Can you still eat a chicken if it had a prolapsed vent?

MamaHen939

Chirping
Apr 18, 2016
18
3
52
I found one of my freedom ranger hens with a prolapsed vent this evening when I returned from work. She seemed very uncomfortable and I had been thinking that I needed to cull her soon anyway because she was getting too big and having difficulty getting around and breathing well. Since I had to end her life, I would hate to not be able to utilize her for meat since that's what she was bred for, but I can't find any information about whether or not it's safe to eat a bird that had a prolapsed vent. Any ideas? Thanks!
 

EggSighted4Life

Crossing the Road
5 Years
Apr 9, 2016
14,342
19,972
832
California's Redwood Coast
I found one of my freedom ranger hens with a prolapsed vent this evening when I returned from work. She seemed very uncomfortable and I had been thinking that I needed to cull her soon anyway because she was getting too big and having difficulty getting around and breathing well. Since I had to end her life, I would hate to not be able to utilize her for meat since that's what she was bred for, but I can't find any information about whether or not it's safe to eat a bird that had a prolapsed vent. Any ideas? Thanks!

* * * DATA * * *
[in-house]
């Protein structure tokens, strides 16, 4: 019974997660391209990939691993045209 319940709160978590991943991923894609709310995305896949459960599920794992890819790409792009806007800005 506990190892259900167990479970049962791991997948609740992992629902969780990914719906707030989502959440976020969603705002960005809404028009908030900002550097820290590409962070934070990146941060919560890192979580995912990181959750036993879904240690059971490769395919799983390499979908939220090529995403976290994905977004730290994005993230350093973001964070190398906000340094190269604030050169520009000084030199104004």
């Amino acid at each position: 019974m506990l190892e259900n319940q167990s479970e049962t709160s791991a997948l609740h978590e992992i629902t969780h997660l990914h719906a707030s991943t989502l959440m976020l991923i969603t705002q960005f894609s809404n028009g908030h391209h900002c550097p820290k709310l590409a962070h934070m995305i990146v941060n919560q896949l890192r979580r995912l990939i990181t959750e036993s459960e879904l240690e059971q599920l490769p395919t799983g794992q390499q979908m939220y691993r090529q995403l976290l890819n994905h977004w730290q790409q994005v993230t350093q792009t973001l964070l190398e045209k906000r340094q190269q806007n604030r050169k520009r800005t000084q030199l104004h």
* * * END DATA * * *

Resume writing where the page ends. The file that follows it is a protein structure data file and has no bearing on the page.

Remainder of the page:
Yes... And GOOD for you, for having your wits about to consider not wasting her! :highfive:

A prolapsed vent doesn't equal contamination or infection. That part will be removed.

ETA: I consider it like an injury. Although some people will try to repair prolapse... I won't as I don't want it breeding forward and figure it IS likely to happen again.
 
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cottontail farm

Crowing
6 Years
Dec 26, 2014
1,032
1,542
281
Rural NW Pa
You've got some good advice already but if you're still feeling iffy about it I would just take the breasts & leg/thighs off - that way you're not cutting into the cavity.
 

MamaHen939

Chirping
Apr 18, 2016
18
3
52
Thanks for all the advice! She was fine the day before - ranging around and acting normal - so I don't believe there was any type of systemic infection leading up to the prolapse and it didn't appear that any of the other hens had been pecking at it. My main worry was surface contamination, but I was careful not to cut into the exposed vent when dressing her, everything inside looked normal when I checked through it and I kind of figured that any surface contaminants would be killed off during cooking. I just wanted to make sure that it's not taboo to eat a prolapsed hen (this is only my second meat bird!) :confused:;) So I guess it's chicken dinner for the family! :celebrate
 

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